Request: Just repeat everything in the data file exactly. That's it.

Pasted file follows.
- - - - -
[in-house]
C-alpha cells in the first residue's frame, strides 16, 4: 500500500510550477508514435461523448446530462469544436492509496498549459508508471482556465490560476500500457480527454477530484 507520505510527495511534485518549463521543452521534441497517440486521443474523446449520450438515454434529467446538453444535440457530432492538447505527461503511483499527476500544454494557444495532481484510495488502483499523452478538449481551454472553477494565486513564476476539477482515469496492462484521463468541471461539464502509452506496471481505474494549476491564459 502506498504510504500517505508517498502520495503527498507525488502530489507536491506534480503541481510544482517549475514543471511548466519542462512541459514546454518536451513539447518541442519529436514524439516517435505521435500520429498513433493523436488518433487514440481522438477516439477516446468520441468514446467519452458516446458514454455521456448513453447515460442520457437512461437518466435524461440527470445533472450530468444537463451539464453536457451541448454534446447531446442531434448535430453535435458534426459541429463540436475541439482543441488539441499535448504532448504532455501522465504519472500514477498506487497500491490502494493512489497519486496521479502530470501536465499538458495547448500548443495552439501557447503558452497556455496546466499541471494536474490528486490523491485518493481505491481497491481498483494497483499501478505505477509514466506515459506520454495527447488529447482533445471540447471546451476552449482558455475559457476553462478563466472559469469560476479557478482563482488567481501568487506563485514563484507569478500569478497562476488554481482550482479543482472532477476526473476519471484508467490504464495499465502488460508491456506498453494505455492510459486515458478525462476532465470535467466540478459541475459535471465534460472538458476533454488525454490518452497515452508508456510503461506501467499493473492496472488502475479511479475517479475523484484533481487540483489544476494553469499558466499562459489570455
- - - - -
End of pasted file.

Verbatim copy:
[in-house]
C-alpha cells in the first residue's frame, strides 16, 4: 500500500510550477508514435461523448446530462469544436492509496498549459508508471482556465490560476500500457480527454477530484 507520505510527495511534485518549463521543452521534441497517440486521443474523446449520450438515454434529467446538453444535440457530432492538447505527461503511483499527476500544454494557444495532481484510495488502483499523452478538449481551454472553477494565486513564476476539477482515469496492462484521463468541471461539464502509452506496471481505474494549476491564459 502506498504510504500517505508517498502520495503527498507525488502530489507536491506534480503541481510544482517549475514543471511548466519542462512541459514546454518536451513539447518541442519529436514524439516517435505521435500520429498513433493523436488518433487514440481522438477516439477516446468520441468514446467519452458516446458514454455521456448513453447515460442520457437512461437518466435524461440527470445533472450530468444537463451539464453536457451541448454534446447531446442531434448535430453535435458534426459541429463540436475541439482543441488539441499535448504532448504532455501522465504519472500514477498506487497500491490502494493512489497519486496521479502530470501536465499538458495547448500548443495552439501557447503558452497556455496546466499541471494536474490528486490523491485518493481505491481497491481498483494497483499501478505505477509514466506515459506520454495527447488529447482533445471540447471546451476552449482558455475559457476553462478563466472559469469560476479557478482563482488567481501568487506563485514563484507569478500569478497562476488554481482550482479543482472532477476526473476519471484508467490504464495499465502488460508491456506498453494505455492510459486515458478525462476532465470535467466540478459541475459535471465534460472538458476533454488525454490518452497515452508508456510503461506501467499493473492496472488502475479511479475517479475523484484533481487540483489544476494553469499558466499562459489570455